Friday, December 9, 2011

NIOSH OMSHR Personal Dust Monitor

NIOSH OMSHR Personal Dust Monitor

Implementation of dust control technology and improved dust monitoring are effective ways for mine operators to reduce worker exposure to respirable coal dust. NIOSH’s Office of Mine Safety and Health Research is working in several areas to assist the coal industry’s efforts to limit miner exposure to dust.

Inhalation of respirable-sized coal dust can lead to the development of coal workers’ pneumoconiosis (CWP, commonly called black lung), a disabling and potentially fatal lung disease. NIOSH research has recently started seeing some unfortunate trends regarding CWP.

NIOSH staff at the Division of Respiratory Disease Studies in Morgantown, WV conducts the Coal Workers' Health Surveillance Program as mandated by the Federal Coal Mine Health and Safety Act of 1969. In this program, underground coal miners can volunteer to be periodically examined for the presence of CWP at no cost to the miner. Since 2000, results from this program show an increase in the prevalence of CWP, following a steady decline over the previous 30 years. In addition, severe cases of CWP are being identified in miners at younger ages.

NIOSH's Office of Mine Safety and Health Research (OMSHR) staff conducts research to identify improved dust control and monitoring technologies that can be used by the mining industry to reduce mine worker exposures to harmful respirable dust. Research has been conducted to address occupations at high-risk for overexposure, resulting in the development of dust controls for longwall, continuous miner, and roof bolting operations. Details of the research currently being conducted by OMSHR are provided at the NIOSH mining website Research Program page.

Best Practices for Dust Control in Coal Mining

Best Practices for Dust Control in Coal Mining available for download on the NIOSH Mining Web site

A recent NIOSH publication, "Best Practices for Dust Control in Coal Mining," summarizes state-of-the-art dust control technologies. This information can be used by coal mine operators to select proven control technologies that have application in their respective mines. To further promote the transfer of this information to the coal industry, OMSHR researchers have conducted a series of dust control workshops in the major coal mining regions of the country. Videos of these presentations are available for download at the NIOSH mining website.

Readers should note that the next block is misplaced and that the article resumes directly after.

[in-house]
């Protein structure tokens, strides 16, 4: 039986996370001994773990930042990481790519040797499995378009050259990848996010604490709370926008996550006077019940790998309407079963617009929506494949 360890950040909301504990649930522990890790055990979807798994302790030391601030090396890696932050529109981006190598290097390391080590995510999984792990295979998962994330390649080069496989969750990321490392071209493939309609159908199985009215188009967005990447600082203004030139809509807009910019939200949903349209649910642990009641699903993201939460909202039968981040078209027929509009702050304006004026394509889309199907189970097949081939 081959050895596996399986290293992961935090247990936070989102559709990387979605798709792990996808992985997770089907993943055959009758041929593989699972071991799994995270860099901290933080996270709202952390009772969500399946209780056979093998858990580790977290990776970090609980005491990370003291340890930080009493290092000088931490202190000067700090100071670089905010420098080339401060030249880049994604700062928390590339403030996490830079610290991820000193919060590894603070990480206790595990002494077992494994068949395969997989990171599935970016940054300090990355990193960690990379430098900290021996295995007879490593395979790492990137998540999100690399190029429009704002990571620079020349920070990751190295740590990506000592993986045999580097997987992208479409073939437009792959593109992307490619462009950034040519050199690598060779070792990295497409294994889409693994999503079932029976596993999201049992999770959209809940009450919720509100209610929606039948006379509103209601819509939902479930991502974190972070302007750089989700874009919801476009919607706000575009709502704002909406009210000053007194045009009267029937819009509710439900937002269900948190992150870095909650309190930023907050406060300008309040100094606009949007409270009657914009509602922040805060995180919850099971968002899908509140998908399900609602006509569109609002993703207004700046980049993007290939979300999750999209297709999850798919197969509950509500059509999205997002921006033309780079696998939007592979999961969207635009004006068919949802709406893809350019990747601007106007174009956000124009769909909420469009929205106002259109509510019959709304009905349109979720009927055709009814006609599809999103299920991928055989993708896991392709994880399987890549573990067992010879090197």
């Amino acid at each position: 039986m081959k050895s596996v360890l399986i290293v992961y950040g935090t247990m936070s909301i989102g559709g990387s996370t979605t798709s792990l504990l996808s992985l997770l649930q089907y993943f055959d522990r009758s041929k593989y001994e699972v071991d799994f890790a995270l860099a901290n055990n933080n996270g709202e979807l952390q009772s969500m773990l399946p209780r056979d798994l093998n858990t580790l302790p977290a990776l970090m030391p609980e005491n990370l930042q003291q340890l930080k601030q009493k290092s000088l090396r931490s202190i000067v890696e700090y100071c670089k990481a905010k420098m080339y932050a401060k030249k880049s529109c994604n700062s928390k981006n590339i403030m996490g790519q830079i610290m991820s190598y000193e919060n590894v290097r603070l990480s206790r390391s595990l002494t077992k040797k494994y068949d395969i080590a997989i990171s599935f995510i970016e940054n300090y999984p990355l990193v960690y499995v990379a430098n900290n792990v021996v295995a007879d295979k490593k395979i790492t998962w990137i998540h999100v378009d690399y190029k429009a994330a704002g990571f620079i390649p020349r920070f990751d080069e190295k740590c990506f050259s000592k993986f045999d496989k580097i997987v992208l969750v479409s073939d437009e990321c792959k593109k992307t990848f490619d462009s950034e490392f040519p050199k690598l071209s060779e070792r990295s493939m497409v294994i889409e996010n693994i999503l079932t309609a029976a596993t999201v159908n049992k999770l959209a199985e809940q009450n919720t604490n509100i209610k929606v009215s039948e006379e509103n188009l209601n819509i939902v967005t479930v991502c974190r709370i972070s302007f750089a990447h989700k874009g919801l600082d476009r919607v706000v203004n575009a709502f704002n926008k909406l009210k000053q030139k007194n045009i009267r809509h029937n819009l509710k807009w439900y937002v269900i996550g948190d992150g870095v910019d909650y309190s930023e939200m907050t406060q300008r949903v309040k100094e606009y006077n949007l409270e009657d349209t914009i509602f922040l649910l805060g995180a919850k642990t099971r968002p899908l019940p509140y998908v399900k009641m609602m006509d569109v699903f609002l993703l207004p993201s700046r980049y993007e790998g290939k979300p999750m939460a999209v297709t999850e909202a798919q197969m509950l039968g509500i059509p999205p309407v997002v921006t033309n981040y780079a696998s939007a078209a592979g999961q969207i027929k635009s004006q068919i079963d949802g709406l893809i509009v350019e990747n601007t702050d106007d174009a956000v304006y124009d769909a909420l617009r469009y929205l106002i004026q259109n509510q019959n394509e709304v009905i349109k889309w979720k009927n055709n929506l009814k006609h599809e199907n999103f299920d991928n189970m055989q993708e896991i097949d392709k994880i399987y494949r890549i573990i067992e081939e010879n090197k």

Another key component in reducing exposures to coal dust is the development of improved dust monitoring instrumentation. Current dust sampling procedures do not provide mine workers and operators information on dust exposures until days or weeks after the sample is collected. OMSHR has conducted research to develop the Personal Dust Monitor (PDM) that provides dust exposure information to the miner on a real-time basis. With this knowledge, dust control technologies and/or operating practices can be modified with the goal of preventing an overexposure from occurring.

In order for the Personal Dust Monitor to be used as a certified dust sampler in underground coal mines, the sampler must meet specific performance criteria.. For this certification, the Mine Safety and Health Administration (MSHA) first evaluates the instrument for safety concerns and then NIOSH evaluates the sampling performance. On September 6, 2011, NIOSH certified the PDM as meeting the criteria making it available for use as a compliance dust sampler.

MSHA is responsible for establishing and enforcing dust regulations in the mining industry. In light of the increase in CWP and the new instrumentation developed by NIOSH, MSHA has proposed a new dust sampling regulation (Lowering Miners' Exposure to Respirable Coal Mine Dust, Including Continuous Personal Dust Monitors). This rule proposes to reduce the respirable coal dust standard from 2 mg/m3 to 1 mg/m3 and utilize the now certified PDM as the focal point of their new dust sampling program. The public comment period for this proposed rule has closed and MSHA plans to enact this new rule by April 2012.

Page last reviewed: November 17, 2023
Page last updated: September 28, 2012